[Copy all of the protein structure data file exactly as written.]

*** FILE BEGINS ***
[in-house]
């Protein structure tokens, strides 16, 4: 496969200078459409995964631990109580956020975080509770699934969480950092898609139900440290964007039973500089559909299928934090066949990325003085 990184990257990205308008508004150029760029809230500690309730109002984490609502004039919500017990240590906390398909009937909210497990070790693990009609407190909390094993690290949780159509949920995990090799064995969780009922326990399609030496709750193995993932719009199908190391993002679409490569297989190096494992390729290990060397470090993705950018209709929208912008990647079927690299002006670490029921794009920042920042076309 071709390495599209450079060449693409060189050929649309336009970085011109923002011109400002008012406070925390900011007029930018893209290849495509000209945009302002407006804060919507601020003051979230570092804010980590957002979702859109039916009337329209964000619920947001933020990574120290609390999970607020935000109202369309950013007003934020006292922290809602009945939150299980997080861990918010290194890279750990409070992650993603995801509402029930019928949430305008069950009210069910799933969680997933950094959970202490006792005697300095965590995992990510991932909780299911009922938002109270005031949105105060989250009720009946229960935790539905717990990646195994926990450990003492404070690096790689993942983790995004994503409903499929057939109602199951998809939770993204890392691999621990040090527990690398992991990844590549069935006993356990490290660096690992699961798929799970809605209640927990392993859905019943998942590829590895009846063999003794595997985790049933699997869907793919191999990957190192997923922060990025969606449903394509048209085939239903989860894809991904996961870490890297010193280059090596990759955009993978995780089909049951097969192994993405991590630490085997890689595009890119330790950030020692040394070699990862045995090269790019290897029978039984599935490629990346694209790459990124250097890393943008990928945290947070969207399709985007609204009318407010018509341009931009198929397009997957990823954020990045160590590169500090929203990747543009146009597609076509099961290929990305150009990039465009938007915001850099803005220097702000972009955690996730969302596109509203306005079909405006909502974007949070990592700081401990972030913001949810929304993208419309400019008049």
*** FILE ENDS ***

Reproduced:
[in-house]
């Protein structure tokens, strides 16, 4: 496969200078459409995964631990109580956020975080509770699934969480950092898609139900440290964007039973500089559909299928934090066949990325003085 990184990257990205308008508004150029760029809230500690309730109002984490609502004039919500017990240590906390398909009937909210497990070790693990009609407190909390094993690290949780159509949920995990090799064995969780009922326990399609030496709750193995993932719009199908190391993002679409490569297989190096494992390729290990060397470090993705950018209709929208912008990647079927690299002006670490029921794009920042920042076309 071709390495599209450079060449693409060189050929649309336009970085011109923002011109400002008012406070925390900011007029930018893209290849495509000209945009302002407006804060919507601020003051979230570092804010980590957002979702859109039916009337329209964000619920947001933020990574120290609390999970607020935000109202369309950013007003934020006292922290809602009945939150299980997080861990918010290194890279750990409070992650993603995801509402029930019928949430305008069950009210069910799933969680997933950094959970202490006792005697300095965590995992990510991932909780299911009922938002109270005031949105105060989250009720009946229960935790539905717990990646195994926990450990003492404070690096790689993942983790995004994503409903499929057939109602199951998809939770993204890392691999621990040090527990690398992991990844590549069935006993356990490290660096690992699961798929799970809605209640927990392993859905019943998942590829590895009846063999003794595997985790049933699997869907793919191999990957190192997923922060990025969606449903394509048209085939239903989860894809991904996961870490890297010193280059090596990759955009993978995780089909049951097969192994993405991590630490085997890689595009890119330790950030020692040394070699990862045995090269790019290897029978039984599935490629990346694209790459990124250097890393943008990928945290947070969207399709985007609204009318407010018509341009931009198929397009997957990823954020990045160590590169500090929203990747543009146009597609076509099961290929990305150009990039465009938007915001850099803005220097702000972009955690996730969302596109509203306005079909405006909502974007949070990592700081401990972030913001949810929304993208419309400019008049």